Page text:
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Gil Evans

A superb jazz arranger and bandleader, Gil Evans rivaled Ellington and Mingus in his ability to provide imaginative frameworks for individual voices within a large orchestra. He wrote elaborate, intricate arrangements that didn't weaken or threaten his band's spontaneity. His most renowned work came in the late '50s, when Miles Davis signed with Columbia and brought Evans into the studio with a large ensemble. The resultant albums -- Miles Ahead (1957), Porgy and Bess (1958), Sketches of Spain (1959) -- became milestones in the careers of both men. Evans was hardly a purist; he began using electronics in his bands in the '70s and scandalized some by recording Jimi Hendrix material. His style got looser in later years, with more space and less precision, but certainly his music remained compelling. Evans' harmonic language, compositional and arranging skill were immense, and he was responsible for many masterpieces through either his arrangements, compositions, or conducting. A self-taught musician, Evans led his own group in California during the mid and late '30s. He remained its arrranger after Skinnay Ennis became bandleader, until he joined Claude Thornhill's orchestra in 1941 as an arranger. His arrangements of classical bebop compositions helped shape and make Thornhill's orchestra a topflight band. He stayed until 1948, except for a stretch in the service during the mid-'40s. Evans first worked with Miles Davis in the late '40s and early '50s, creating the same magic, but with a smaller combo. He also wrote songs for Peggy Lee, Tony Bennett, and Benny Goodman, while conducting albums for Astrud Gilberto and Kenny Burrell. Evans generated more fireworks later in the '50s and '60s with Davis, writing spectacular arrangements for the albums Miles Ahead, Porgy and Bess, and Sketches of Spain (later came Quiet Nights). Evans also played piano on some sessions. These, and his 1958 album New Bottle Old Wine remain landmark works. His own intriguing releases in the '60s included Out of the Cool, Into the Hot, and The Individualism of Gil Evans. Evans did more writing in the '70s, penning such works as "Las Vegas Tango," "Proclamation" and "Anita's Dance." He issued more fine albums, such as 1974's The Gil Evans Orchestra Plays the Music of Jimi Hendrix and 1983's Priestess. He continued writing, arranging and recording in the '80s, and for a lengthy period his band was the featured attraction at Sweet Basil's in New York on Monday nights. Evans recorded for Enja, Mole, and other labels in the '80s. His 75th birthday concert was held in London in 1987; he died the next year.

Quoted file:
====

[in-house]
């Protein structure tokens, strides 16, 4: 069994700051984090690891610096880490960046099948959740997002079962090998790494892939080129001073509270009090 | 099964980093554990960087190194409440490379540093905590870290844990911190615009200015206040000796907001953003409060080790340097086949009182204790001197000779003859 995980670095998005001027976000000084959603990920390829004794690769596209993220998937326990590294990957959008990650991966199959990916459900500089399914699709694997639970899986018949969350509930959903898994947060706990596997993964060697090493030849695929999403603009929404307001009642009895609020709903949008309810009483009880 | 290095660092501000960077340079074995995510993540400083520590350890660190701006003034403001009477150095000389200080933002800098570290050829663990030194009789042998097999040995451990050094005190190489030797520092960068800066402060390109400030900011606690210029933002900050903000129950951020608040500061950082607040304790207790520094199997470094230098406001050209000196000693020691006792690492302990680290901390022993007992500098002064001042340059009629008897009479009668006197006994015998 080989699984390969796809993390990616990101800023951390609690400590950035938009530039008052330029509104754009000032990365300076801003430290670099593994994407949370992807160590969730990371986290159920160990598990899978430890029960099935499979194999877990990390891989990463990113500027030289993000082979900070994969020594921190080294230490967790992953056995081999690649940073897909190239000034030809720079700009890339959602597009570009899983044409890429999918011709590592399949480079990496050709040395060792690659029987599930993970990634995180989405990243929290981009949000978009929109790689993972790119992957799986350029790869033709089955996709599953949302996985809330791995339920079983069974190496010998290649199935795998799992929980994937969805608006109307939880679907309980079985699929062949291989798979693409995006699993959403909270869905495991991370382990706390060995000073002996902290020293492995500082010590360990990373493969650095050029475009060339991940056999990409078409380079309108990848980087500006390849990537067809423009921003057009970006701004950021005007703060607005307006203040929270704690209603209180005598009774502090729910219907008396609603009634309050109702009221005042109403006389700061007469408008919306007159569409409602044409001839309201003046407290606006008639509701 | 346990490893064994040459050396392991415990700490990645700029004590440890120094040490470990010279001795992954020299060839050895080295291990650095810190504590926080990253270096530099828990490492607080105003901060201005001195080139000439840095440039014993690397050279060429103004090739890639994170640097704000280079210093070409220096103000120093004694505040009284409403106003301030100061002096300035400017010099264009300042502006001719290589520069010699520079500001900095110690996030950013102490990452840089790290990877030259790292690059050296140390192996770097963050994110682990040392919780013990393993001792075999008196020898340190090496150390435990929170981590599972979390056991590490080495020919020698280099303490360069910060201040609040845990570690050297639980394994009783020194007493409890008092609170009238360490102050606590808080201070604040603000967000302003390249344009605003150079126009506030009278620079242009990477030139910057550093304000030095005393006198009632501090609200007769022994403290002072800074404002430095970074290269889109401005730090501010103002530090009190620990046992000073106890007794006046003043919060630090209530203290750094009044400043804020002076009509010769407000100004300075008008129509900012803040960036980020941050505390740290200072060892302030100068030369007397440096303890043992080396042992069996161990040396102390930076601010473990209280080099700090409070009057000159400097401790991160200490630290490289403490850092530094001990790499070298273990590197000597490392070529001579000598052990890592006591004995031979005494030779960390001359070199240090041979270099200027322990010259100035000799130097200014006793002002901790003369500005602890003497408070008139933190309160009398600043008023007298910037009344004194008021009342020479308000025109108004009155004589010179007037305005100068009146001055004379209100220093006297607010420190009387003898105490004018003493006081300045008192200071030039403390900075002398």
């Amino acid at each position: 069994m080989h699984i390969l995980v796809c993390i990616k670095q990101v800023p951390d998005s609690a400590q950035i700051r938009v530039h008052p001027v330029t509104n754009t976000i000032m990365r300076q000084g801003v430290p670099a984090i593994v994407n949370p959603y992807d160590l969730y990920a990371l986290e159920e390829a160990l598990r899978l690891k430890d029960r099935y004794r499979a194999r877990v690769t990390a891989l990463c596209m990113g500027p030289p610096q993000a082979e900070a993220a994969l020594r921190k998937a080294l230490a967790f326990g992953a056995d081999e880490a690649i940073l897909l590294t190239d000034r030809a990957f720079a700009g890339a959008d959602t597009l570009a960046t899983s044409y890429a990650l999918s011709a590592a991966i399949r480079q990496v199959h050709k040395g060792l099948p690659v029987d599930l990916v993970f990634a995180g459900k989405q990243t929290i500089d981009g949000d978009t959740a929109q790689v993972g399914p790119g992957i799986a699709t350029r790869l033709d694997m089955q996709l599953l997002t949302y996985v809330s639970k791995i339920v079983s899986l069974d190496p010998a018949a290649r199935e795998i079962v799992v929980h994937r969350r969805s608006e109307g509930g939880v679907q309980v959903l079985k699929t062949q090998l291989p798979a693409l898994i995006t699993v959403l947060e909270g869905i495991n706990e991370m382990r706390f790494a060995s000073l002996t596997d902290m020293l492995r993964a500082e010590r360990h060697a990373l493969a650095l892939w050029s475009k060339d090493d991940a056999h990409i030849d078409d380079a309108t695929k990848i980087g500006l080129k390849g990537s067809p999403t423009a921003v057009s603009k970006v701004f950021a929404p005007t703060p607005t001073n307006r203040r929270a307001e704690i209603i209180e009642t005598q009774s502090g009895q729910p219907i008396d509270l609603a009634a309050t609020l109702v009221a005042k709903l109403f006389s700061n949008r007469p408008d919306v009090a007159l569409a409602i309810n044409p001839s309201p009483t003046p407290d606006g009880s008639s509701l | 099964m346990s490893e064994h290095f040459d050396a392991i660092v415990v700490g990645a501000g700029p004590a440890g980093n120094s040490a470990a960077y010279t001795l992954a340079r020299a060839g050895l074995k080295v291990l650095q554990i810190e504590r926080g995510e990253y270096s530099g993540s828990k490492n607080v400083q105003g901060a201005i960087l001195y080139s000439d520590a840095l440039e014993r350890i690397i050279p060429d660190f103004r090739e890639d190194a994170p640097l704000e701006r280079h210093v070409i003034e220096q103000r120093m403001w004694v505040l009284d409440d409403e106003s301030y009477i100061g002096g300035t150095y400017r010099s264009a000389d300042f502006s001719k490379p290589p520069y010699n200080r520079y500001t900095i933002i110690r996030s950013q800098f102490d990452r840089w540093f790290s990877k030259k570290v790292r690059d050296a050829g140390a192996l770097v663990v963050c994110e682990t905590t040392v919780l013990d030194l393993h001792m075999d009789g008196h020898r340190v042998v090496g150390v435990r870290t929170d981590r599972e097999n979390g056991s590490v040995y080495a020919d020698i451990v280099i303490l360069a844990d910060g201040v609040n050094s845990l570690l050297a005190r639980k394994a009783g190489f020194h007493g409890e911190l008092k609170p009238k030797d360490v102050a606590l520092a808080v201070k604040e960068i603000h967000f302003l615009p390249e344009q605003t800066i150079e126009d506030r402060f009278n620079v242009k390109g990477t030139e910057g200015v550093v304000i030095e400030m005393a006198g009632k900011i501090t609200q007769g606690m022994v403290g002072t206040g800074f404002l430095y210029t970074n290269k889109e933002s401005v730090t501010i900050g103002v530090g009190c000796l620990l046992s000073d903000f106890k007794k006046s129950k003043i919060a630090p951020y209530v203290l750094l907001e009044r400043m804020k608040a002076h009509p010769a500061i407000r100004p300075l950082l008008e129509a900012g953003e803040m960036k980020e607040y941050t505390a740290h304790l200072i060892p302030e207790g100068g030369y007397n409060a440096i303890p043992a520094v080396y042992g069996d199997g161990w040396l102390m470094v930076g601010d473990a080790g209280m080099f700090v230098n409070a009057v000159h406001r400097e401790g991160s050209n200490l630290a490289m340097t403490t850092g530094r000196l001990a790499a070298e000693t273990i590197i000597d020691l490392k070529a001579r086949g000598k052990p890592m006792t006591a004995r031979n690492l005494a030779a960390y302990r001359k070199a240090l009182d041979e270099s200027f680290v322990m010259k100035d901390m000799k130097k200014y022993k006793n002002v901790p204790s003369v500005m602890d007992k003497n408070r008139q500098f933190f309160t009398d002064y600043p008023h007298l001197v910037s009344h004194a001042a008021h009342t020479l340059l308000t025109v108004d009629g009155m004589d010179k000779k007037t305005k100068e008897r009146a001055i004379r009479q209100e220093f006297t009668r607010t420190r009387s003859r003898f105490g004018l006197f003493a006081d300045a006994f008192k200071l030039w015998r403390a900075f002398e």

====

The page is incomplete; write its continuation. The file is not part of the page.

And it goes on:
© Ron Wynn /TiVo


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